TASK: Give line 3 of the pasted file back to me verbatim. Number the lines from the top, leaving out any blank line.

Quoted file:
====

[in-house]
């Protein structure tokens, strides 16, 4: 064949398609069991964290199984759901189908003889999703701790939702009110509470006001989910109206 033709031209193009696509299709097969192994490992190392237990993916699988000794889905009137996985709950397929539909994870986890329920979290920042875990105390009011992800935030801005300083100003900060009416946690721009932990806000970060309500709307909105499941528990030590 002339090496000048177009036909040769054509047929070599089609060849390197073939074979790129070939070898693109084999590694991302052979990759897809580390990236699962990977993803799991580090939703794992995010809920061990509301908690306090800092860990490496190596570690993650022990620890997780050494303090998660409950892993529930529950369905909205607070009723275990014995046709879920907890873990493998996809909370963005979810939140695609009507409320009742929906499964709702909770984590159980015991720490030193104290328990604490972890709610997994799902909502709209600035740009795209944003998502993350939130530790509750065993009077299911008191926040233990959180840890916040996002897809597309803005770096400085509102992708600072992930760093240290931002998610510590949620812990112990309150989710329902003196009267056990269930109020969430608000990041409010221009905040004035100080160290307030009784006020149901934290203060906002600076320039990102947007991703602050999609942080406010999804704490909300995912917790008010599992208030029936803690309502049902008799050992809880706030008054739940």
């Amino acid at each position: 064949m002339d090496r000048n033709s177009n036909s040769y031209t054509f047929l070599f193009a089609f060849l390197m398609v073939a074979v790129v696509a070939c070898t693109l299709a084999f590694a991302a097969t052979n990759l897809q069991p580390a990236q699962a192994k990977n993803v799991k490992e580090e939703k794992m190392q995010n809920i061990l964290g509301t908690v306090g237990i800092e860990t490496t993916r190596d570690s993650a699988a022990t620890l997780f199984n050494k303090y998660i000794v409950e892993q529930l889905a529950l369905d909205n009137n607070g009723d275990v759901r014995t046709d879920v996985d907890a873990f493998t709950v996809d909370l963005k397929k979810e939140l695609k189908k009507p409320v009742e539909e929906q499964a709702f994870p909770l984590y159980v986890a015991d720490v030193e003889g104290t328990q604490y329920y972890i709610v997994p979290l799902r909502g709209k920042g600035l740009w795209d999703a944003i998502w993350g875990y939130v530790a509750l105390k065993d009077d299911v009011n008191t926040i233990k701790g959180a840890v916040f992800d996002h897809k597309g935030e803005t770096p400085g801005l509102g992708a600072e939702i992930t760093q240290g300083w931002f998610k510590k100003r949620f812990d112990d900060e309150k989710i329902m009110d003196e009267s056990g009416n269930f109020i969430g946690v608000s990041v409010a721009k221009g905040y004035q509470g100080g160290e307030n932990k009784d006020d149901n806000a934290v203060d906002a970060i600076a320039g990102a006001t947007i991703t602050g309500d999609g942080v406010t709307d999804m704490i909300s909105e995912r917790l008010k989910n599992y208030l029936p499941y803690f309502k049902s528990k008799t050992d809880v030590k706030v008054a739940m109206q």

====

């Amino acid at each position: 064949m002339d090496r000048n033709s177009n036909s040769y031209t054509f047929l070599f193009a089609f060849l390197m398609v073939a074979v790129v696509a070939c070898t693109l299709a084999f590694a991302a097969t052979n990759l897809q069991p580390a990236q699962a192994k990977n993803v799991k490992e580090e939703k794992m190392q995010n809920i061990l964290g509301t908690v306090g237990i800092e860990t490496t993916r190596d570690s993650a699988a022990t620890l997780f199984n050494k303090y998660i000794v409950e892993q529930l889905a529950l369905d909205n009137n607070g009723d275990v759901r014995t046709d879920v996985d907890a873990f493998t709950v996809d909370l963005k397929k979810e939140l695609k189908k009507p409320v009742e539909e929906q499964a709702f994870p909770l984590y159980v986890a015991d720490v030193e003889g104290t328990q604490y329920y972890i709610v997994p979290l799902r909502g709209k920042g600035l740009w795209d999703a944003i998502w993350g875990y939130v530790a509750l105390k065993d009077d299911v009011n008191t926040i233990k701790g959180a840890v916040f992800d996002h897809k597309g935030e803005t770096p400085g801005l509102g992708a600072e939702i992930t760093q240290g300083w931002f998610k510590k100003r949620f812990d112990d900060e309150k989710i329902m009110d003196e009267s056990g009416n269930f109020i969430g946690v608000s990041v409010a721009k221009g905040y004035q509470g100080g160290e307030n932990k009784d006020d149901n806000a934290v203060d906002a970060i600076a320039g990102a006001t947007i991703t602050g309500d999609g942080v406010t709307d999804m704490i909300s909105e995912r917790l008010k989910n599992y208030l029936p499941y803690f309502k049902s528990k008799t050992d809880v030590k706030v008054a739940m109206q």